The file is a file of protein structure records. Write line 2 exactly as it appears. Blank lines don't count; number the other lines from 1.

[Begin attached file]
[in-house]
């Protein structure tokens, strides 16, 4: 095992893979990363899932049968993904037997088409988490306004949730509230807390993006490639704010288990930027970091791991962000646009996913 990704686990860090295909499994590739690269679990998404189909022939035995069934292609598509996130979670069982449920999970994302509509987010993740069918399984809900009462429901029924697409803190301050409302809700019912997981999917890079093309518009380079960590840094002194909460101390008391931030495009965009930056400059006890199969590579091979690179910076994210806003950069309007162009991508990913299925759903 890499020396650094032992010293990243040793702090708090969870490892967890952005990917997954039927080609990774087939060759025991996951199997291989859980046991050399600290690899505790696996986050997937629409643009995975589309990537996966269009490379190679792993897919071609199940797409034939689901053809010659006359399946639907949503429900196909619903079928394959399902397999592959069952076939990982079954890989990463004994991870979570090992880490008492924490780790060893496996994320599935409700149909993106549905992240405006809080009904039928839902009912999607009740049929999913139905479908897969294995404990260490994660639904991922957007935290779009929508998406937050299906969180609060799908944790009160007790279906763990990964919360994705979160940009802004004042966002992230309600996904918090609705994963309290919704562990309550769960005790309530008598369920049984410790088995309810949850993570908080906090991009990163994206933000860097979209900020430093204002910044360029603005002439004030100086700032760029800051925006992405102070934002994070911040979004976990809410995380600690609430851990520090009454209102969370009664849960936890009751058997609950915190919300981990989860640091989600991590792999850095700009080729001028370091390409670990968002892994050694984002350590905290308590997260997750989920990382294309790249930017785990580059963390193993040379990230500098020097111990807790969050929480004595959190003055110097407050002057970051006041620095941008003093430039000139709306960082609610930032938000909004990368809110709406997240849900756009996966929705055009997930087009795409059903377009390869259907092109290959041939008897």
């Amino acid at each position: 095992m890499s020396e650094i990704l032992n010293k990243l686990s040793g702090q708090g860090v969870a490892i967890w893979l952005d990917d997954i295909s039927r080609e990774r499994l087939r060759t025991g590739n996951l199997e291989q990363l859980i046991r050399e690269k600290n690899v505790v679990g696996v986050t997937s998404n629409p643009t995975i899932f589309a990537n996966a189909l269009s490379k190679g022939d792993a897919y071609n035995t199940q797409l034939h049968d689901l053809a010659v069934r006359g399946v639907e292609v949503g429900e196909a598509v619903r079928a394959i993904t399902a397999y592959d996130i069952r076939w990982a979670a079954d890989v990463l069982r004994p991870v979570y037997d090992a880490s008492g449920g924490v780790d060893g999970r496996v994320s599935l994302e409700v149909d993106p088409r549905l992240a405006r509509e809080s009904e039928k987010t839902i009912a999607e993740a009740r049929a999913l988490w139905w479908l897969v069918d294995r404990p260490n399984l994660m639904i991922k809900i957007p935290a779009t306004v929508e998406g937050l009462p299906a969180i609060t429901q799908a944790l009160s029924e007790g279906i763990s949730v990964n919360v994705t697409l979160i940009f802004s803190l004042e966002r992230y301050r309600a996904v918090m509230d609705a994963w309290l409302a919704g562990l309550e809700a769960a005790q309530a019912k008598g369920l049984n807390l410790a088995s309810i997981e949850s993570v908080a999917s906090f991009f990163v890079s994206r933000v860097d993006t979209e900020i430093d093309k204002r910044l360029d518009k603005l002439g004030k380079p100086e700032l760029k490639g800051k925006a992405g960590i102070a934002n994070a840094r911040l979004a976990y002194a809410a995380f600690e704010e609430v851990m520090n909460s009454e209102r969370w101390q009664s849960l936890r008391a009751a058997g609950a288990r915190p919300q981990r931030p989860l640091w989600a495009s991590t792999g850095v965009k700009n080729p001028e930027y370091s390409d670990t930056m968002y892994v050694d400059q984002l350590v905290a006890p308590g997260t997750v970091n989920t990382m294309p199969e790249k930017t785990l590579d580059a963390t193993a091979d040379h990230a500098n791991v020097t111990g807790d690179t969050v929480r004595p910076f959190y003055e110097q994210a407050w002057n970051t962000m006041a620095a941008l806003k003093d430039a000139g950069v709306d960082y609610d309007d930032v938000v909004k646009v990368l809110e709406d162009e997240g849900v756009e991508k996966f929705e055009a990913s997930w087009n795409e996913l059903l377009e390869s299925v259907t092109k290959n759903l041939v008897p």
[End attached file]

């Protein structure tokens, strides 16, 4: 095992893979990363899932049968993904037997088409988490306004949730509230807390993006490639704010288990930027970091791991962000646009996913 990704686990860090295909499994590739690269679990998404189909022939035995069934292609598509996130979670069982449920999970994302509509987010993740069918399984809900009462429901029924697409803190301050409302809700019912997981999917890079093309518009380079960590840094002194909460101390008391931030495009965009930056400059006890199969590579091979690179910076994210806003950069309007162009991508990913299925759903 890499020396650094032992010293990243040793702090708090969870490892967890952005990917997954039927080609990774087939060759025991996951199997291989859980046991050399600290690899505790696996986050997937629409643009995975589309990537996966269009490379190679792993897919071609199940797409034939689901053809010659006359399946639907949503429900196909619903079928394959399902397999592959069952076939990982079954890989990463004994991870979570090992880490008492924490780790060893496996994320599935409700149909993106549905992240405006809080009904039928839902009912999607009740049929999913139905479908897969294995404990260490994660639904991922957007935290779009929508998406937050299906969180609060799908944790009160007790279906763990990964919360994705979160940009802004004042966002992230309600996904918090609705994963309290919704562990309550769960005790309530008598369920049984410790088995309810949850993570908080906090991009990163994206933000860097979209900020430093204002910044360029603005002439004030100086700032760029800051925006992405102070934002994070911040979004976990809410995380600690609430851990520090009454209102969370009664849960936890009751058997609950915190919300981990989860640091989600991590792999850095700009080729001028370091390409670990968002892994050694984002350590905290308590997260997750989920990382294309790249930017785990580059963390193993040379990230500098020097111990807790969050929480004595959190003055110097407050002057970051006041620095941008003093430039000139709306960082609610930032938000909004990368809110709406997240849900756009996966929705055009997930087009795409059903377009390869259907092109290959041939008897």